I want so badly to write about my first semester of college. Of course I want to write about it, as “writing about it,” is what I’ve done for everything important in my life since I was eleven. There are blog posts in my archive and stacks of journals in my closet that stand to prove that “writing about it,” is simply what I always do. I almost think I’m afraid that in writing about it, I won’t do it justice; I won’t be honest about the things that mattered and I’ll over-dramatize the things which should really be forgotten. Writing about an entire semester in a handful of paragraphs seems daunting and impossible. It’s hard to write about it without feeling like I should include every detail. In the past, I’ve been almost obsessive about the amount that I document because I don’t trust myself to remember everything. Which, of course, is valid. It’s an inevitable truth that I won’t remember everything, but I also don’t need to. Sometime last year, I’d finally accepted this––that I’ll hold on to the things that matter and the rest I need to let go of. So, although I’m feeling the need to talk about every little thing as I write about my first semester, I’m accepting that I don’t need to.
Amid all the things that don’t matter enough to write about are the really important things that I almost feel like I must write about. I’ve accepted that I don’t have to write about everything, but I’m still trying to get a grasp on writing honestly about the things I need to write about. There are so many things that, looking back on this semester, I should have done differently. But there are also so many things that surprised me beyond belief and made the semester what it was. I’ve found that these are the things that I need to write about most.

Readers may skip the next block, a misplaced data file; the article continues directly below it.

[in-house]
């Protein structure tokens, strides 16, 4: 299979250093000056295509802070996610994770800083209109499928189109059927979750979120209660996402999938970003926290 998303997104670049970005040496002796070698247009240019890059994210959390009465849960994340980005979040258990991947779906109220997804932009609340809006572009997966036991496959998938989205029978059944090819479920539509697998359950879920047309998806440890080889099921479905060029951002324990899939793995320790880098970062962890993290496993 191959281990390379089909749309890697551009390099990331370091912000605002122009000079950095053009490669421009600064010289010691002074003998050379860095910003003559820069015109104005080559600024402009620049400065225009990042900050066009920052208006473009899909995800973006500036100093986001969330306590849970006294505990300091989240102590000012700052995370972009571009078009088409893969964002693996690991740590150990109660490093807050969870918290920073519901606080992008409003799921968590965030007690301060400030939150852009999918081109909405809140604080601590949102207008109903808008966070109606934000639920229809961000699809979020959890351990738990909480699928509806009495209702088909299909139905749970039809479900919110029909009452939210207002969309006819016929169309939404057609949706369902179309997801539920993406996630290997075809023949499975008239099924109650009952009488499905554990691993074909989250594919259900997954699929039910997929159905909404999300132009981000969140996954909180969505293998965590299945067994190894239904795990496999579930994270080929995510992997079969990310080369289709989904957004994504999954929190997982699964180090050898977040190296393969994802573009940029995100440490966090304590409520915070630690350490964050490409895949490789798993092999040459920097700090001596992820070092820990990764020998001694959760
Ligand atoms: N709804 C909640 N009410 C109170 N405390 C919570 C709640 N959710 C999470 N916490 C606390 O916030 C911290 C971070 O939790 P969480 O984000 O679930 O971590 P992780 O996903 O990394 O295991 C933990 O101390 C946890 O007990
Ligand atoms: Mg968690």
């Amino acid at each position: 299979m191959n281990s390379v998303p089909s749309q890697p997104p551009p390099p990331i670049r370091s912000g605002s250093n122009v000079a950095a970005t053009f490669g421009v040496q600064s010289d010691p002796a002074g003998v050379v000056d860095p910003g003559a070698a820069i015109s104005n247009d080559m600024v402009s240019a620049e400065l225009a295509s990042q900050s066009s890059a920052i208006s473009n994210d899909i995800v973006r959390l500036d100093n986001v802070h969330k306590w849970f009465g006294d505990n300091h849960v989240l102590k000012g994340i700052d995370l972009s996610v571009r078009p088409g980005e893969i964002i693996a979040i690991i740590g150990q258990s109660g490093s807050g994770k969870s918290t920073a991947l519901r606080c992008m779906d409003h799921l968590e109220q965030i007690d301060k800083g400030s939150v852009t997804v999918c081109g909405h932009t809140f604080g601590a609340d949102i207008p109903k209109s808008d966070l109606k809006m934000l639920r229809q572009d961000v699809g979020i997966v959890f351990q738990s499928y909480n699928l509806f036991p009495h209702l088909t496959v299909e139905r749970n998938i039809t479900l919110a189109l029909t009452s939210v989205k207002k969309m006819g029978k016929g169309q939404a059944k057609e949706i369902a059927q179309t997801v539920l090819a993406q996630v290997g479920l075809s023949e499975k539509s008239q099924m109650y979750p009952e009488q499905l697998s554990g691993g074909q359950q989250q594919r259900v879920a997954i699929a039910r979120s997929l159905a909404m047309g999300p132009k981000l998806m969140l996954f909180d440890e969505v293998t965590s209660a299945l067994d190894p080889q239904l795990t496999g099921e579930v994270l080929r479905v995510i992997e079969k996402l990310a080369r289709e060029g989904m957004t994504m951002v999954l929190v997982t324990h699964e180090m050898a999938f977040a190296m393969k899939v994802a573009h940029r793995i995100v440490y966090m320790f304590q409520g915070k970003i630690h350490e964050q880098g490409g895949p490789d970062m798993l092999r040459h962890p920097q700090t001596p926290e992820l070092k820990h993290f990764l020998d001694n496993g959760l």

This semester started off with me, someone who hadn’t played piano since she was 8, playing keyboard in the Freshmen Fanfare band. It also involved me, someone who––still––hadn’t played piano since she was 8, playing Someone Like You on an unnaturally hard to play baby grand piano while singing, also for Freshmen Fanfare. Conversations during those days basically went a little like this: them: “I didn’t know you played piano!” me: “Neither did I!” Or, “How long have you been playing piano?” me: “Since three days ago.” As crazy as that experience was, surprising me by actually being enjoyable despite simultaneously being annoying, I realized that, sometimes, impulsively trying out for a show on piano leads to the best things. (Or, impulsively trying out for anything, as I realized later in the semester when I last-minute tried out for Spring Sing host and actually got a callback. Which was just another crazy experience that I could hardly believe was real.)